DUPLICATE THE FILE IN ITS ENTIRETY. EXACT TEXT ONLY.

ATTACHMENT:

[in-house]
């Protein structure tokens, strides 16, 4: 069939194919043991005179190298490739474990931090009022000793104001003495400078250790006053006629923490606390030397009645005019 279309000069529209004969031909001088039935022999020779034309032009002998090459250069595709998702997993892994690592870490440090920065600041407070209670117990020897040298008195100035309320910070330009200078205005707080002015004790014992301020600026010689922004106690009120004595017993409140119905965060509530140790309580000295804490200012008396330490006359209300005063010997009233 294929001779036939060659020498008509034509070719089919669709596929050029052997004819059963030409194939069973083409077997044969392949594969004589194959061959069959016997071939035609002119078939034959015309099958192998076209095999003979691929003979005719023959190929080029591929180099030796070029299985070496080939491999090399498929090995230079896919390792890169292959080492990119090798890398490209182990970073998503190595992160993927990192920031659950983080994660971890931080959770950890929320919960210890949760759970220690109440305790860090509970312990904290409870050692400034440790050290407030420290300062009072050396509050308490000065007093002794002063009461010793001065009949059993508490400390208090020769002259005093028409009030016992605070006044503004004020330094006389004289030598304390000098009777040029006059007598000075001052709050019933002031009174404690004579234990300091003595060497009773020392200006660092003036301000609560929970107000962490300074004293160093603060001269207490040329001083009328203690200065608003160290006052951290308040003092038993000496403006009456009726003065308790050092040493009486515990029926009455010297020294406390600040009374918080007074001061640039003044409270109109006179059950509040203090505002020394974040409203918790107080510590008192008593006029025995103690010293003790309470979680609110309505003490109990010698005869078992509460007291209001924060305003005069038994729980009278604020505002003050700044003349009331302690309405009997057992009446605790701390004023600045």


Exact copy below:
[in-house]
């Protein structure tokens, strides 16, 4: 069939194919043991005179190298490739474990931090009022000793104001003495400078250790006053006629923490606390030397009645005019 279309000069529209004969031909001088039935022999020779034309032009002998090459250069595709998702997993892994690592870490440090920065600041407070209670117990020897040298008195100035309320910070330009200078205005707080002015004790014992301020600026010689922004106690009120004595017993409140119905965060509530140790309580000295804490200012008396330490006359209300005063010997009233 294929001779036939060659020498008509034509070719089919669709596929050029052997004819059963030409194939069973083409077997044969392949594969004589194959061959069959016997071939035609002119078939034959015309099958192998076209095999003979691929003979005719023959190929080029591929180099030796070029299985070496080939491999090399498929090995230079896919390792890169292959080492990119090798890398490209182990970073998503190595992160993927990192920031659950983080994660971890931080959770950890929320919960210890949760759970220690109440305790860090509970312990904290409870050692400034440790050290407030420290300062009072050396509050308490000065007093002794002063009461010793001065009949059993508490400390208090020769002259005093028409009030016992605070006044503004004020330094006389004289030598304390000098009777040029006059007598000075001052709050019933002031009174404690004579234990300091003595060497009773020392200006660092003036301000609560929970107000962490300074004293160093603060001269207490040329001083009328203690200065608003160290006052951290308040003092038993000496403006009456009726003065308790050092040493009486515990029926009455010297020294406390600040009374918080007074001061640039003044409270109109006179059950509040203090505002020394974040409203918790107080510590008192008593006029025995103690010293003790309470979680609110309505003490109990010698005869078992509460007291209001924060305003005069038994729980009278604020505002003050700044003349009331302690309405009997057992009446605790701390004023600045």